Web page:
As per the initiative started by Athenus training & Consulting, the book we are going to refer this month is an absolute great book which engages the reader as well as it provides some drastic insights to the world history in a very new and refreshing perspective.
The book we are going to review this month is Guns, Germs and Steel by Jared Diamond. This book has been one of the best sellers over the years and has both won Pulitzer Prize and Aventis price for best science book.
About the author:
Jared Diamond is an American scientist, Ornithologist, Geologist, Linguist and a traveler. He currently works as a professor of Geography and Physiology in UCLA. His other books “The third chimpanzee” and “Collapse – How societies choose to fail or succeed” are also best sellers and received rave reviews. Born to a Physicist father and mother who was a musician young Jared did his schooling In Roxbury Latin School. He then went on to study in Harvard College and got PhD from Cambridge University in Physiology and membrane biophysics. But this book would never had happened if not Jared developed a parallel second career in Ornithology in New Guinea. That eventually led him to another career of environmental History. On this continuity he became the professor of Geography at UCLA. Jared can be reached here.
Department of Geography
1255 Bunche Hall
Los Angeles, CA 90095-1524
office: 1251A Bunche Hall
About the Book:
This book tries to answer a question put by a native New Guinean to Jared Diamond some 35 years ago. This book cannot be categorized into a single jounor as it deals with evolutionary biology, History, Geography and psychology. This for me is a History book, a detailed one because it traces back to 13,000 BC and starts exploring from there. There are no other books to my knowledge that explores human history from that era. This entire book answers one single question that a man named Yali, a local politician who was from New Guinea started a conversation with Jared while he was in New Guinea for his ornithology project. He asked why the white men became so powerful and his race in New Guinea was left as very less improved society. Jared said that the white men were simply able to produce more goods or cargo and were able to sell it to larger population. For that answer Yali asked “How did you white men able to produce more cargo in less time, and we New Guineans; so little?” Thus started the journey of Jared Diamond to find answer for that question and the answer is Guns, Germs & Steel. This book starts from the point where all the human races were hunter gatherers and at the point where the third ice age has just finished. He examines how the people have transformed from food gathering to food production. What are the factors that contributed to form a strong society? How domestication of animals evolved? How that helped the Eurasians to stay ahead the curve? How did they use Guns, Germs and steel to a great extent and conquered almost half of the possible living space on earth?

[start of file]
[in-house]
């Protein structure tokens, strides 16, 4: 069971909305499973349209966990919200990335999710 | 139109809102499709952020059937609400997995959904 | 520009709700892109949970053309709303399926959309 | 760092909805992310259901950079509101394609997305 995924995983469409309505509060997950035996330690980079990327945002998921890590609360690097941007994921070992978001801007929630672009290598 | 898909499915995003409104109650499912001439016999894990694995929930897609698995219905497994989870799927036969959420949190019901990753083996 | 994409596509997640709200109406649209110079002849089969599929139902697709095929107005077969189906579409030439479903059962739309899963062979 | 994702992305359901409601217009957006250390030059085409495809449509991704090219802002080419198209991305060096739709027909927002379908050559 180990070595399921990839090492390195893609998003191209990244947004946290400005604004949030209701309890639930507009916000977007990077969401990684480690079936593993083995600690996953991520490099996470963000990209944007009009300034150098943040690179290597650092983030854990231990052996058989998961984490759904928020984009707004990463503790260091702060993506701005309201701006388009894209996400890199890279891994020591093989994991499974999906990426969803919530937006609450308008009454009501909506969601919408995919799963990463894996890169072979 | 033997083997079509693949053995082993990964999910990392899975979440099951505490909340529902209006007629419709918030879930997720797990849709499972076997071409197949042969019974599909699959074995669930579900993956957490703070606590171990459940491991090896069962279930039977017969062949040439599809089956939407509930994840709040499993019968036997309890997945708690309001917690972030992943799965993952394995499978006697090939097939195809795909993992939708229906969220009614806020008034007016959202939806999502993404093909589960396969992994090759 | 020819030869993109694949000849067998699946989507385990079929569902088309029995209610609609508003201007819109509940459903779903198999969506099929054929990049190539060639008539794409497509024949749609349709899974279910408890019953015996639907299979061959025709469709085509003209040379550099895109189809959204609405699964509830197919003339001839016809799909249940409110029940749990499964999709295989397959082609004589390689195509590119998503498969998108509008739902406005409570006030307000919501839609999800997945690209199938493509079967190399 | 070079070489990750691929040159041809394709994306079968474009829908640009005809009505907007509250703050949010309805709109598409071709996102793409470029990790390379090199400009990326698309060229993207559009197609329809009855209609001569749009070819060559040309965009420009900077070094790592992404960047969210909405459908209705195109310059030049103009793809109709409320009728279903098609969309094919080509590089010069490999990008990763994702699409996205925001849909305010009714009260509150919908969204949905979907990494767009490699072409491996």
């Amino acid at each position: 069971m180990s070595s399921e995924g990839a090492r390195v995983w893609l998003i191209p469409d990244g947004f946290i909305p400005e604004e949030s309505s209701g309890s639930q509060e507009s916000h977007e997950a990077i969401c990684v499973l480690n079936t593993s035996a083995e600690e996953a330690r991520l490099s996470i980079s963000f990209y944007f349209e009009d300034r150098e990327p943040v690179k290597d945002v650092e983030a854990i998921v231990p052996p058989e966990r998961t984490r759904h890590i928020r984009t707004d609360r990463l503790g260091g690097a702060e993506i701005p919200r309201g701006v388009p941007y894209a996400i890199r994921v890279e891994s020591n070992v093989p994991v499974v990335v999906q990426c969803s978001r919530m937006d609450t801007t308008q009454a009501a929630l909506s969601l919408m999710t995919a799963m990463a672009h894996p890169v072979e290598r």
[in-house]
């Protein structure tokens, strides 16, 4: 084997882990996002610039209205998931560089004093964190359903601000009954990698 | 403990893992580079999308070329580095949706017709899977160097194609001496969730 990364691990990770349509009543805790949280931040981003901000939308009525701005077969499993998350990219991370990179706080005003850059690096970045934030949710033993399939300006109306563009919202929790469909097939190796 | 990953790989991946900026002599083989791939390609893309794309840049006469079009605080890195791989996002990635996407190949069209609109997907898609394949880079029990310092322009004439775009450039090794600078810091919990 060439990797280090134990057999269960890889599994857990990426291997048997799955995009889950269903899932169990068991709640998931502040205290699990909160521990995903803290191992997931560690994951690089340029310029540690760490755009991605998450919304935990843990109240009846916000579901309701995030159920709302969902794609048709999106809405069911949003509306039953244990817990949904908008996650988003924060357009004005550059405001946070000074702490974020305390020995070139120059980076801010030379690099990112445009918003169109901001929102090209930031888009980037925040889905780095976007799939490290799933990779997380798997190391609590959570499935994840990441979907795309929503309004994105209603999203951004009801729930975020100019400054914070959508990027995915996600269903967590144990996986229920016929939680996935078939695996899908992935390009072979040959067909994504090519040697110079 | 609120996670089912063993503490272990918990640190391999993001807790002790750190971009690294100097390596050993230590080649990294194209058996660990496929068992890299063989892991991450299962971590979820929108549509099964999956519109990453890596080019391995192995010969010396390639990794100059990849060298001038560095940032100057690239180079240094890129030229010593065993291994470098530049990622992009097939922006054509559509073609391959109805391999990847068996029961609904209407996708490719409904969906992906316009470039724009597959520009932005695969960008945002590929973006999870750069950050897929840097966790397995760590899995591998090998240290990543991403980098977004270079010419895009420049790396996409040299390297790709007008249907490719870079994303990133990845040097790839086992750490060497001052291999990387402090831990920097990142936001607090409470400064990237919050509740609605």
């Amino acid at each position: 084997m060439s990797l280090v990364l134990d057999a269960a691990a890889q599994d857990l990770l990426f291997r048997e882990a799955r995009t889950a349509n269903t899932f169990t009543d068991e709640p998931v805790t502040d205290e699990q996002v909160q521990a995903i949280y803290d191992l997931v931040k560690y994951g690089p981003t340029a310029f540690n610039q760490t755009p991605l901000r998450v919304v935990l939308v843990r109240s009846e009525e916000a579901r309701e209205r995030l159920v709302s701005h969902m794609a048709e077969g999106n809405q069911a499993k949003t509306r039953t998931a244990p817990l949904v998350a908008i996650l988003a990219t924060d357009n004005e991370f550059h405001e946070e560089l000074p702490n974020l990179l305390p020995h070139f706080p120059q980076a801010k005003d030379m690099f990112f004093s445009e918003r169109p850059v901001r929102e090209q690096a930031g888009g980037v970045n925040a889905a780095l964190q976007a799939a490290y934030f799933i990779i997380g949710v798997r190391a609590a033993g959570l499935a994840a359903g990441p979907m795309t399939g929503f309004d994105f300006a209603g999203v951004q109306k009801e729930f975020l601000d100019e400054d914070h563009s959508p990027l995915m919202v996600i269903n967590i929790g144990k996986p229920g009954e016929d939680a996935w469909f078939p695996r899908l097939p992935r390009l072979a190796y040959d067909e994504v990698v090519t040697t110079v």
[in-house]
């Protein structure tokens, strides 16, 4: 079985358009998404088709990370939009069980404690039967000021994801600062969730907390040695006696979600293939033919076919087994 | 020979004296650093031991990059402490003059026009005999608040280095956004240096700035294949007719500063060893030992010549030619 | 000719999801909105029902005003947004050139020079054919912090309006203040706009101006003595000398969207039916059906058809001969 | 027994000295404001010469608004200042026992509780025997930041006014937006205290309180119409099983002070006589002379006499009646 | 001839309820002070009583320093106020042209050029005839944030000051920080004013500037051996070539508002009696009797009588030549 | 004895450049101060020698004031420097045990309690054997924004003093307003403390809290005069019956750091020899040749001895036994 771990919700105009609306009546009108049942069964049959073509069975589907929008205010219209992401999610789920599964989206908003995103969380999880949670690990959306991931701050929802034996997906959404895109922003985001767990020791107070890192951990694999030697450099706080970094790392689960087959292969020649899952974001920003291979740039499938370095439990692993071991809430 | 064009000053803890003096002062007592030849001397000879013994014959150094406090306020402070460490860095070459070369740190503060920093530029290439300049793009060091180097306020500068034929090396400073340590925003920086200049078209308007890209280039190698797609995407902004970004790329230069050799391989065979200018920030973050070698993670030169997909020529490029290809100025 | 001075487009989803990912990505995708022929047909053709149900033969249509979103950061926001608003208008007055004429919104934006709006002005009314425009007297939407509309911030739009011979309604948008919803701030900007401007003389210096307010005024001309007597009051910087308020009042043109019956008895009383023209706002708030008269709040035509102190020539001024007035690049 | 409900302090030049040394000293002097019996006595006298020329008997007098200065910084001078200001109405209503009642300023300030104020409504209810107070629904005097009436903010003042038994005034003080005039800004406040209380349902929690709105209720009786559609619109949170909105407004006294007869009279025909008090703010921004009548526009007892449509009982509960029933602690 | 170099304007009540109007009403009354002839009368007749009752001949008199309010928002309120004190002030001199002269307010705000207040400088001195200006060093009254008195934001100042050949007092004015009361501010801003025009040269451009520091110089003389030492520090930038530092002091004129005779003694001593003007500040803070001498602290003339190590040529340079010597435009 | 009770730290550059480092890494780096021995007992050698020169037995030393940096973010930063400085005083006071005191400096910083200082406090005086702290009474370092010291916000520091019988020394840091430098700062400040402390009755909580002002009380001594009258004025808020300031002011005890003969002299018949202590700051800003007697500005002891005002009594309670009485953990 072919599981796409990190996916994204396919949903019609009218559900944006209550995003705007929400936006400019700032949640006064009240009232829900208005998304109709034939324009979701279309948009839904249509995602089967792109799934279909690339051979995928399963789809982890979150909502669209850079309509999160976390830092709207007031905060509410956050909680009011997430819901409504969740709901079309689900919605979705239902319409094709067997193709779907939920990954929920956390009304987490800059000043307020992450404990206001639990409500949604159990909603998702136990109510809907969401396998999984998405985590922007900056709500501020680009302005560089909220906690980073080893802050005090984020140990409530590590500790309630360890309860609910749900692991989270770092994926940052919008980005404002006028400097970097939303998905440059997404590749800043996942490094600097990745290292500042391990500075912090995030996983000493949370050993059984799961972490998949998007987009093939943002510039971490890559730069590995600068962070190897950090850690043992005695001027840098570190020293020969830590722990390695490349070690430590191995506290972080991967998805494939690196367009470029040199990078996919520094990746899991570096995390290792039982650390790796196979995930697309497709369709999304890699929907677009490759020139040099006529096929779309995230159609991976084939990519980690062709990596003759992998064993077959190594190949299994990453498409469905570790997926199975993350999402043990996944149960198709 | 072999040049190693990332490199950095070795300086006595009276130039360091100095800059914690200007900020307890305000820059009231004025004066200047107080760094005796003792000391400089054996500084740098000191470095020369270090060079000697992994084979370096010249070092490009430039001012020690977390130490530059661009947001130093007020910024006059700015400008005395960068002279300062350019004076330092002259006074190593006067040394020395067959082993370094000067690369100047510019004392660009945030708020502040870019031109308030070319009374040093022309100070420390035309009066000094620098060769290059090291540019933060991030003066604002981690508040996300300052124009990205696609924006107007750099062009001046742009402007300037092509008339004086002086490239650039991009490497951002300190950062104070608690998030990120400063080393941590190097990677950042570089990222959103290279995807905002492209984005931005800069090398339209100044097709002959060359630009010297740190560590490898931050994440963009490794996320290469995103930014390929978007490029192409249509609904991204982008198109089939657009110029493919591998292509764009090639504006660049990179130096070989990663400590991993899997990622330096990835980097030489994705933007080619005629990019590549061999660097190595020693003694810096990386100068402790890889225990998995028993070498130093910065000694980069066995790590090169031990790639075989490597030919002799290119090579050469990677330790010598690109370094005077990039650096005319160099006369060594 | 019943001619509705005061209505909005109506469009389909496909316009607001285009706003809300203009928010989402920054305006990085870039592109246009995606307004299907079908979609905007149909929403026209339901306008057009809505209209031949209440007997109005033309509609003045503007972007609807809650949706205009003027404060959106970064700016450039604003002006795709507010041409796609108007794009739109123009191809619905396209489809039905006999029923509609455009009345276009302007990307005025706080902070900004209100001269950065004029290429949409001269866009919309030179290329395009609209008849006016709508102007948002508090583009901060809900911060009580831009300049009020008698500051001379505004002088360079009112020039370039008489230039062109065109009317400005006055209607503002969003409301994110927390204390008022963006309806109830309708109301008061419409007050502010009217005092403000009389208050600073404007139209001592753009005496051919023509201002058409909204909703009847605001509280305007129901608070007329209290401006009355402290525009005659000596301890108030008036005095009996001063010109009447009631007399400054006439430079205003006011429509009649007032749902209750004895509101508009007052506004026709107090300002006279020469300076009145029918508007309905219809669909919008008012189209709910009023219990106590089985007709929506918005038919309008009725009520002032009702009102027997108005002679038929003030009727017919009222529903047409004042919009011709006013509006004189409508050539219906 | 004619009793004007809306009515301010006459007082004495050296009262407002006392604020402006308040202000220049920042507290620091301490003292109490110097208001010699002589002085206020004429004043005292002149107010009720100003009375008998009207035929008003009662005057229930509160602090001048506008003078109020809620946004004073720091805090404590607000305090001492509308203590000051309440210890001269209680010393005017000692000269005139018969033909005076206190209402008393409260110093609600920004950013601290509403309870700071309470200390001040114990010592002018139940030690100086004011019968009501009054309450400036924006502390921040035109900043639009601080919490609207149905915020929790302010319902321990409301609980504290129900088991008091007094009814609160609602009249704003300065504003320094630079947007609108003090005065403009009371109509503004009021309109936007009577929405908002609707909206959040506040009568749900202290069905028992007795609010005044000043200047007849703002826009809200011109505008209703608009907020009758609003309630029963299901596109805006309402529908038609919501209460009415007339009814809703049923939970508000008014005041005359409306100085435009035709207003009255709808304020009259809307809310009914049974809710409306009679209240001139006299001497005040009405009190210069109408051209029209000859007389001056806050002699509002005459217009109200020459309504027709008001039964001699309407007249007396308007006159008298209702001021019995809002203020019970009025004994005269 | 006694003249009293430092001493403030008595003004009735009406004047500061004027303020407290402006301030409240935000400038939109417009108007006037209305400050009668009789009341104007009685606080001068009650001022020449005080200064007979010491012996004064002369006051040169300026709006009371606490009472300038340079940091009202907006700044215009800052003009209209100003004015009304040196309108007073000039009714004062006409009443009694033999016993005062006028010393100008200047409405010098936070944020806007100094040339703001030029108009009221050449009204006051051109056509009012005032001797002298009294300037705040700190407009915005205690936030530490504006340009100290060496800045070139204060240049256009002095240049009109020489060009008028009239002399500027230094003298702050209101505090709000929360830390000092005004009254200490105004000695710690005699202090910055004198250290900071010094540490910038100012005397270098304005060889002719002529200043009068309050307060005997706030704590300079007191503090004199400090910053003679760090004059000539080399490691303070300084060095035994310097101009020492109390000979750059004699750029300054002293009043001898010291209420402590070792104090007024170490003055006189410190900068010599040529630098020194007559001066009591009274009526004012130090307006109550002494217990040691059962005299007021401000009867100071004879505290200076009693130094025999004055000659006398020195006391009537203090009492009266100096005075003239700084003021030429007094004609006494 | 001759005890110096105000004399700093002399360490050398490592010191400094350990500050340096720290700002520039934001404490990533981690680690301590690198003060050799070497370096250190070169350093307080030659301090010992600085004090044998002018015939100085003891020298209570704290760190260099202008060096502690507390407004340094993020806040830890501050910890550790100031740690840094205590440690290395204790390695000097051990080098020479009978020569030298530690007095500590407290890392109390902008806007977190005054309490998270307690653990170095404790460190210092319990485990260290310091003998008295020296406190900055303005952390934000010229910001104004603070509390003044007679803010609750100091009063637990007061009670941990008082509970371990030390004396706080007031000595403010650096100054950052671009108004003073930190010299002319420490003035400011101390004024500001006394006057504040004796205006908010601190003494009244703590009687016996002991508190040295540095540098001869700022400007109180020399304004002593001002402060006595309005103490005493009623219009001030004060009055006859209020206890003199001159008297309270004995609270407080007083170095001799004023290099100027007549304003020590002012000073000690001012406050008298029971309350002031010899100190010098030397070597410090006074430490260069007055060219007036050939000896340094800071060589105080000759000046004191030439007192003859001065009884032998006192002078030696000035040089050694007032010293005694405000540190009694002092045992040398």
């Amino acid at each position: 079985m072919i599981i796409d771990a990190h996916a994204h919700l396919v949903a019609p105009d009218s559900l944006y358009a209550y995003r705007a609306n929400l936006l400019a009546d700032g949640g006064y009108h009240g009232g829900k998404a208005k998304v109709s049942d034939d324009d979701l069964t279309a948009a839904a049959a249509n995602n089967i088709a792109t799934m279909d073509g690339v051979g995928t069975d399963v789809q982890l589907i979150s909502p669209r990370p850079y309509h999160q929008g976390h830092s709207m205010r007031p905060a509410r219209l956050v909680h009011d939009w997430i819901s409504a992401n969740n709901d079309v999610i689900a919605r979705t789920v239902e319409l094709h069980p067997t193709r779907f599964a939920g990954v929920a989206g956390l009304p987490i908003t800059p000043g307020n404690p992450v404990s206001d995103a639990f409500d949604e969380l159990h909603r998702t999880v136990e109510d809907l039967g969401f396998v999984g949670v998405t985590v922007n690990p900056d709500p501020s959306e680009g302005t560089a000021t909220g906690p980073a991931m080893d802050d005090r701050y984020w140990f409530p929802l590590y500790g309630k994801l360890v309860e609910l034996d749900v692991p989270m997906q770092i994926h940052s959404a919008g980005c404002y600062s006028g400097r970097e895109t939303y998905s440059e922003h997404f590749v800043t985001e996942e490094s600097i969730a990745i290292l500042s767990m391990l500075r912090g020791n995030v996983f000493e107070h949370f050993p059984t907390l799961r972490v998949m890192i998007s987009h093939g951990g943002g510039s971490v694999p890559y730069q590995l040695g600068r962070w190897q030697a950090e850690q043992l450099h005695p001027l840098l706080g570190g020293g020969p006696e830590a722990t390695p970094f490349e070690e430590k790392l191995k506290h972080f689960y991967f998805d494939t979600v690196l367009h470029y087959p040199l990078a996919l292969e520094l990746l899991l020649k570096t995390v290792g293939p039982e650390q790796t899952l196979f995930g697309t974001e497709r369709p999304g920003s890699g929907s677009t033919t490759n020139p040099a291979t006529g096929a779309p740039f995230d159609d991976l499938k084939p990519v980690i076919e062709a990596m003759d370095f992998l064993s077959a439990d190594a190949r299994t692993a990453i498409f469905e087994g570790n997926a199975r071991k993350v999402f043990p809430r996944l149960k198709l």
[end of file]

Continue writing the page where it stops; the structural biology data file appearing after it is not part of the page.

The book is basically divided into three parts “The rise and spread of food production, from foods to Guns, Germs and Steel, around the world”. The book starts with interesting preface with the title “Why world history is is like onion?” This is a very subjective question and one can always take various meaning for the sentence. Here the author gives a picture how the world history has always been presented before us even the best of History books like Arnold Toynbee’s 12 volumes of STUDY OF HISTORY is based on the word civilization which arose after the writing happened in history. The author claims that, presenting history in such manner cannot be a holistic view. There were societies both ancient and contemporary who have never developed writing but prevailed in midst of those societies and lived a harmonious life until the innovative societies changed them or killed them. The Author cites one important reason for the societies to excel and others to fall. That is GEOGRAPHY. In food production he explains why the central crescent area i.e. Syria, Iran were very fertile and the crops developed there were healthy enough with good nutrition content that made them to think about various innovations. Having said that the New Guineans were one of the oldest tribe to start cultivating, but unfortunately in their geographical landscape neither wheat, nor barley which had high protein grew. Then he analyzes how the mankind started harvesting than hunting. Jared comes with an answer that the places where people have possibly hunted down all the big mammals and possibly had completed all possible wild plants and that necessity made them to harvest. , He again says how wheat and Barley gained importance In planting while there were millions of other wild crops were available. He says the seeds of Wheat and Barley are larger that drew the attentions of humans. Another importance of those two is they didn’t need much technology to be sown and reaped. Between the hunting and harvesting phase somewhere people have invented the process called storage and this single invention made people to stay in one place and develop a community. Some may say that fire was the best invention next to wheel, but Jared says there would be no society if the mankind did not know how to store the things they produced. One of my favorite chapters in the book is “How to make an almond” where he explains how a wild plant transfers into a domestic plant from a plant’s perspective. Almond in its ancestral wild form one of the poisonous things to eat. It consists of cyanide that is enough to kill a living thing in few minutes. This chapter explains beautifully how that wild poisonous thing becomes healthy weed when domesticated. The things such a cross mutation and evolutionary cropping are explained beautifully in this chapter. Then he comes to the domestication of animals where he says the domestication of the fourteen animals from a million animals made this huge leap forward. He again states that the Eurasians were not intelligent to choose but the geography they live made them choose those, especially the horses. New Guineans in the other hand do not have any such thing till now. The closest they can come is to have Guinea pigs. Eurasians as they had OX, Bulls and horses used them to plough the lands and that made them to mass produce foods for a larger community. So the community was there who was in huge numbers and also healthy. And as they had horses the transportation became very easy and they became superior. As they had enough food the chieftains had time to think and develop new tools such as plaster of parries, and steel weapons which outdated the bronze weapons. There is a chapter in this book explaining how only 168 Spaniards conquered 80,000 Inca warriors by using horse and swords made of steel. He emphasizes that the humans became wiser and wiser after inventing storage system and this had a procedural proceedings. No innovations happened just like that out of the blue. He says that humans made llamas, bulls, oxes, buffalos, sheep, goats, horses, dogs and pigs as their domestic animals but not elephants. Elephants are just tamed to be useful for some specific purposes. The reason behind that is elephants take 15 years to reproduce and have relatively have longer life, so humans have to wait so long to get its other benefits like the skin of it and ivory. So they just tamed and not domesticated elephant. So this kind of wise thinking happened because they had surplus food grains and not have to spend most of the day towards hunting and seeing that they don’t starve that day. I see a great management lesson in this. As the Eurasians had cattle’s and lived closely with the livestock they accumulated the disease resisting genes very early. So when they spread their cattle in another land mark where people had never been in such environment those people had to suffer the diseases spread by the livestock’s germs. The major disease spread by these germs is chicken pox which claimed the lives of Aztec just three years before the conquest of Inca by Spaniards. But the Incas had no idea about Spaniards till they visited them at the mountains of Cajamarca. But the whole of Spain and the Europe knew about the conquest that happened while getting Aztecs. This was done through writing and the ancient new world too has their own form of writing. Why did they not have the advantage of learning from their neighboring areas? The answer for this too is geography. The land mass in Eurasia is even on the latitudes i.e. the distance is wide-spread east to west. That means most of the areas would have same tropics, same climates, same environment. But the Americas are narrow east to west and broad north to south meaning they would have different lengths in nights and days, different environment and different climate. Thus this book states that the reason for some communities to form and grow strong is pure geography. He also states the well-formed European society struggled when they entered into the tropics of Africa. So many people died of malaria and the land was tough to plough. So they could not form a harvesting community there. Instead using their gun power they drove people from their natives and made them work for them to put railroads and to explore diamond and copper mines there. As the native people have been far away from their land and way of living now the disease that affect most people of tropical Africa such as Zambia is Malaria. 48% of the Children below five die because of malaria there. So it seems very clear that there is no racial supremacy and certainly every race is brilliant in its own way, but the geography which lies as the creator of opportunities decides the rise or ruin of a society. This book should be read by everyone who is interested in sociology and to continue with the reading I highly recommend his other book Collapse. Thus one can understand the formation, sustainability and vulnerability of a society.